Brittish actress Celia Sands is selected for a major role in a stage play, in part because she has the same name as the woman whom the story was written about long ago.

The autobiographical play is to be performed in a castle in Venice where the author and his beloved Celia spent their love filled days. But that Celia, who lived at the turn of the century, passed away before she could ever perform.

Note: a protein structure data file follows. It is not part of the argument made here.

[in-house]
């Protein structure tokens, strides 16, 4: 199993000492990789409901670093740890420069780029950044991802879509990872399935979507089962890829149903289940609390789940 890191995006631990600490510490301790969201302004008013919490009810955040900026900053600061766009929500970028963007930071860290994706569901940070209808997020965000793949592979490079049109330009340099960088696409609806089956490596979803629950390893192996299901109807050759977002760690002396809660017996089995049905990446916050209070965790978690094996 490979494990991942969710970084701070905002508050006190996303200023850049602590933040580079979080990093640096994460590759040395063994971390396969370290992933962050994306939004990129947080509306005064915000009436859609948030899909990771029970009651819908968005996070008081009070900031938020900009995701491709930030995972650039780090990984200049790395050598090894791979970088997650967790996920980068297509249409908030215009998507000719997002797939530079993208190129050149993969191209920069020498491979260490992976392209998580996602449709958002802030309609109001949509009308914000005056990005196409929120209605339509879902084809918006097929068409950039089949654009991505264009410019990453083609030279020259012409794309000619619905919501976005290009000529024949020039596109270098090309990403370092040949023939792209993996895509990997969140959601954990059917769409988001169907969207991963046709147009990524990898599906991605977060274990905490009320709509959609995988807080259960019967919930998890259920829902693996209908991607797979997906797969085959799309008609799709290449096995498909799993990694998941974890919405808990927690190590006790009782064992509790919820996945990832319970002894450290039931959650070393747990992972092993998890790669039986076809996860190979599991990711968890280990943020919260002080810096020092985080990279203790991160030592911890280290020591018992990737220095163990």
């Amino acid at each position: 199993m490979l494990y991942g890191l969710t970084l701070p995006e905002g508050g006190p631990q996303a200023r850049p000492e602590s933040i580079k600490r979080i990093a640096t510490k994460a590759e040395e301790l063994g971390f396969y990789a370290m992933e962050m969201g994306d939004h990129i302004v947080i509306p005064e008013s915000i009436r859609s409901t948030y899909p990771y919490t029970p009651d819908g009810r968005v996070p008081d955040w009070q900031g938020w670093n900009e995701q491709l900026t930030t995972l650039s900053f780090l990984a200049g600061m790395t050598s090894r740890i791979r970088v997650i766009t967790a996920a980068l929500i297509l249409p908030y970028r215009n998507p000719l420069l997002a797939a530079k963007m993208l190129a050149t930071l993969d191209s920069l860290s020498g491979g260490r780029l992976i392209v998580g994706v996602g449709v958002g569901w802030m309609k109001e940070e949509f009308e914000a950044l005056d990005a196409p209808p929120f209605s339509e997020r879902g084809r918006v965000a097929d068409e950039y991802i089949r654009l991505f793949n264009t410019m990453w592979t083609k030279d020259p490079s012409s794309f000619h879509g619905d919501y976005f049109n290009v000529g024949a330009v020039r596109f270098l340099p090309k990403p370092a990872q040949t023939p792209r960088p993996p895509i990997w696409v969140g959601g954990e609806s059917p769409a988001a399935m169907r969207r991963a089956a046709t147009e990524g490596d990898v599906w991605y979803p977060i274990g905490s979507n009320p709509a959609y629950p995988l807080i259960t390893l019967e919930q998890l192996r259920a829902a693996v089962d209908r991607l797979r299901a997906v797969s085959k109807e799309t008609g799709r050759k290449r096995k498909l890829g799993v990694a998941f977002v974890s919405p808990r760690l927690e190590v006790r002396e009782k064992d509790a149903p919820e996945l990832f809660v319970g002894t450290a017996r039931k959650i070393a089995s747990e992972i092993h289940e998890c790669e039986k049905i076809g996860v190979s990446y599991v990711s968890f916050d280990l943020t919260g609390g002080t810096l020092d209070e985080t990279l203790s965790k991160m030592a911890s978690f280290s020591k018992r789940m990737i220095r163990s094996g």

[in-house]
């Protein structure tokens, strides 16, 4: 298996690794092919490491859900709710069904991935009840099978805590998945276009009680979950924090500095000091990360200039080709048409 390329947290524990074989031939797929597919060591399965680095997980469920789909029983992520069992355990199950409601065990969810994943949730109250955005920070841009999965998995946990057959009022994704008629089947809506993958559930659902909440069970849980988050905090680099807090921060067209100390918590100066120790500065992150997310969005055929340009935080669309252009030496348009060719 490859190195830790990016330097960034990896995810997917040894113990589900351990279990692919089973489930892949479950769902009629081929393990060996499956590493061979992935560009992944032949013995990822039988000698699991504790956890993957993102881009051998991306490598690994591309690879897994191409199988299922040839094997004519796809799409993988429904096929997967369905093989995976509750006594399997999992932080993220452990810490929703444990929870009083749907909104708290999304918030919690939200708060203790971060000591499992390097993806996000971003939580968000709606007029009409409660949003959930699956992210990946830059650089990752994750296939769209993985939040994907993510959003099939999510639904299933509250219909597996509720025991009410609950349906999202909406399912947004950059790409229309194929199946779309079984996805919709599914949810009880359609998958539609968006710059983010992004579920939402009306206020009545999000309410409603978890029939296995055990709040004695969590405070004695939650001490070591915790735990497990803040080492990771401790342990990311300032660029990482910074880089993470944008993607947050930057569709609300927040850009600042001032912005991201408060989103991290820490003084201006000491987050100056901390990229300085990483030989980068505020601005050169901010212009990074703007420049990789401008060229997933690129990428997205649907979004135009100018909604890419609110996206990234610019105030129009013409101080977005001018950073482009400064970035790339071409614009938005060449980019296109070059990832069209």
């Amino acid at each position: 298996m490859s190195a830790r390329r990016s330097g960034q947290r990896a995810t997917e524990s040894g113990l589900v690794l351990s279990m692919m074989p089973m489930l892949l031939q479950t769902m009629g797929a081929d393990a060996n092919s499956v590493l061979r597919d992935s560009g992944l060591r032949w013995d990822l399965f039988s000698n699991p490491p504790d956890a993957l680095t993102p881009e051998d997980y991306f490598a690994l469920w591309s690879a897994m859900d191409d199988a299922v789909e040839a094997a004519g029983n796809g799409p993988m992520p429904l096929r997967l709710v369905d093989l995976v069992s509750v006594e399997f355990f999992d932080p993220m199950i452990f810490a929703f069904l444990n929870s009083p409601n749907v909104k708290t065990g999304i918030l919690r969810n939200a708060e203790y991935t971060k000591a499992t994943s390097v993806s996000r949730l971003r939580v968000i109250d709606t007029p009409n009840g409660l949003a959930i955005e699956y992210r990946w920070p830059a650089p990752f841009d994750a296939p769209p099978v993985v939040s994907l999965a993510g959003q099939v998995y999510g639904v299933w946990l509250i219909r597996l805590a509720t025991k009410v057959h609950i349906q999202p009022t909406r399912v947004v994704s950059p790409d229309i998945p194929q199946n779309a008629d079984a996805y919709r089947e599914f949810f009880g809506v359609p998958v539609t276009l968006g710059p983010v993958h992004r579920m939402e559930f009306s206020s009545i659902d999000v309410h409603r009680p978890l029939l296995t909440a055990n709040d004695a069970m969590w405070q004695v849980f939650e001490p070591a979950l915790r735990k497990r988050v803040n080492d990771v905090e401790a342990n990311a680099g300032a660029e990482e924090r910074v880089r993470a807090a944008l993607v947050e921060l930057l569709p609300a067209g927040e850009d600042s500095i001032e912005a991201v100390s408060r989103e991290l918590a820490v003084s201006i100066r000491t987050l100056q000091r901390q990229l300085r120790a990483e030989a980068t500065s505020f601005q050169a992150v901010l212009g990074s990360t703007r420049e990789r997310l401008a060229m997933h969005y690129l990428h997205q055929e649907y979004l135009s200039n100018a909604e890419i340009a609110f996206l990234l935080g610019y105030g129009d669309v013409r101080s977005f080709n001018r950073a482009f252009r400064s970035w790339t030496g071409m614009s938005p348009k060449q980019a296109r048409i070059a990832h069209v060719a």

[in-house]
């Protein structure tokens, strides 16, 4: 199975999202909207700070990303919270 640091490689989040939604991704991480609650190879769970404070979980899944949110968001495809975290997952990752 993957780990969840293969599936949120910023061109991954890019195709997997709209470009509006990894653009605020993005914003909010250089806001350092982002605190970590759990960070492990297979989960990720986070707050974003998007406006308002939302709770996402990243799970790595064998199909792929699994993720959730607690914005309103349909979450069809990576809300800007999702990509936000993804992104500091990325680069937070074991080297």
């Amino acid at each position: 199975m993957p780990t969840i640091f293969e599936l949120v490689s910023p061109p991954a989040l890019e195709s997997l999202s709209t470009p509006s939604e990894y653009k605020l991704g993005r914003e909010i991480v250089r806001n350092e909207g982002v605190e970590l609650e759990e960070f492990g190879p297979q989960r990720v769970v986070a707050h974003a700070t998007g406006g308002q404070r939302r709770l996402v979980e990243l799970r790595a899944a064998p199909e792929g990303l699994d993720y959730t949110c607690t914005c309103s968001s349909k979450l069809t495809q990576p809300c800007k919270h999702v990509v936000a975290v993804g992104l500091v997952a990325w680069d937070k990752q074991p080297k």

Susanna Kearsley builds a moody bridge between the darkly erotic past and the gothic present. The subtle inclusion of architectural description, cultural history, and literary allusion throughout a strong first person narrative tells the story of the past and illuminates the present. If you liked The French Lieutenants Woman, youll love this suspenseful, often better, novel. (Aug., 448 pp., $6.99)

Reviewed by: 
Gerry Bewnninger